For a free particle, there is a corresponding free wavefunction freely developing through spacetime. A wavefunction can be broken up in Hilbert space just as a vector in ordinary space can be broken up into its components. The base vectors of the Hilbert space are the eigenfunctions (eigenstates) of an operator acting on the wavefunction.
When a measurement is made the wavefunction is projected onto one of the eigenstates (with the corresponding eigenvalue, the result of the measurement). When we make a position measurement, though, the wavefunction ends up being localized in a small volume. There is not just one value of position, but a continuous small range.
It is, in theory, possible to make a precise measurement, giving us a precise value of the position. The corresponding "eigenfunctions" are said to be Dirac delta functions. Or, better, Dirac delta distributions.
Now I've read many times that these "eigenfunctions" (Dirac deltas) are not really quantum mechanical states. For example, @ACuriousMind writes in a comment to this question:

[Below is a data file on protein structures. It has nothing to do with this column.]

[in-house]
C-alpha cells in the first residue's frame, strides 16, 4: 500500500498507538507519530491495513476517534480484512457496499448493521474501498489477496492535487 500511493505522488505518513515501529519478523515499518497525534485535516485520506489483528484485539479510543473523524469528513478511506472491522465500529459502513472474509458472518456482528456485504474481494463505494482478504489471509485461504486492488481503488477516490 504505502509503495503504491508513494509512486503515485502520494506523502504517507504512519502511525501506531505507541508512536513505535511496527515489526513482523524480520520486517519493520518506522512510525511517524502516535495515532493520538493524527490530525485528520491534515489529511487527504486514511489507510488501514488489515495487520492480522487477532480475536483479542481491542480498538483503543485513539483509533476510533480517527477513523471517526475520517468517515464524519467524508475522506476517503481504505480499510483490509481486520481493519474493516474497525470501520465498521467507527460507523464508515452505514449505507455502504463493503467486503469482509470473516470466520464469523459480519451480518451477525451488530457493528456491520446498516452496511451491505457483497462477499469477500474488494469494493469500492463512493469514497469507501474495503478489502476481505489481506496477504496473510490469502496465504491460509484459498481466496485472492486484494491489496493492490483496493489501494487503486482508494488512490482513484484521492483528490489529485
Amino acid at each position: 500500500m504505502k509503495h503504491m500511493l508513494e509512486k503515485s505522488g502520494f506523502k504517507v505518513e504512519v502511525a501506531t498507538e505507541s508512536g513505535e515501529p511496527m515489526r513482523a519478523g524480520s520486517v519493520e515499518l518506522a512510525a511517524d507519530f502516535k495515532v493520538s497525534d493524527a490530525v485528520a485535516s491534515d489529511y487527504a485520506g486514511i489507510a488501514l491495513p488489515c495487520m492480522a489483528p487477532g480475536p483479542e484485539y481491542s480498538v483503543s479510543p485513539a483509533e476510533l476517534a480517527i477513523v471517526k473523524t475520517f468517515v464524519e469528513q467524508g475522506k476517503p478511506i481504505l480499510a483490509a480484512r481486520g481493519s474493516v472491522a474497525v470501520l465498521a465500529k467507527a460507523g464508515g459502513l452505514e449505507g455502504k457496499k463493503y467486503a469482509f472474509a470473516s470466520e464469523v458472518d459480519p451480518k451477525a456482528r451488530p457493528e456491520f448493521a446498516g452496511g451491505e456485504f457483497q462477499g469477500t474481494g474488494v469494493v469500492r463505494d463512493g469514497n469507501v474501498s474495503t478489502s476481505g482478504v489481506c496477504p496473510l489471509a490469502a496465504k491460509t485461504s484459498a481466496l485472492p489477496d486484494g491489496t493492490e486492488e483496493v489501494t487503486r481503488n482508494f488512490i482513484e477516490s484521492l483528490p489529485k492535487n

It might be worth it to add a caveat about |x⟩ and |p⟩ not actually being states
While @LubosMotl writes:
Yes, they [the Dirac deltas] are the (not normalizable) eigenstates of the operators. And some things are not stated somewhere because not every book lists all true statements.
I'm not sure if these two comments contradict each other. An eigenstate has to be normalizable. Motl writes that this is not the case. Is this what ACuriousMind means when he says that eigenstates of position and momentum don't exist? Is the fact that the Dirac delta is a distribution (and not a function) of importance?
Does this mean that the wavefunction can't be written as a superposition of states (regarding the position or momentum operator)? Somehow infinity is involved, I guess.
It could also be that it's just a matter of words. A particle has to be in some "state".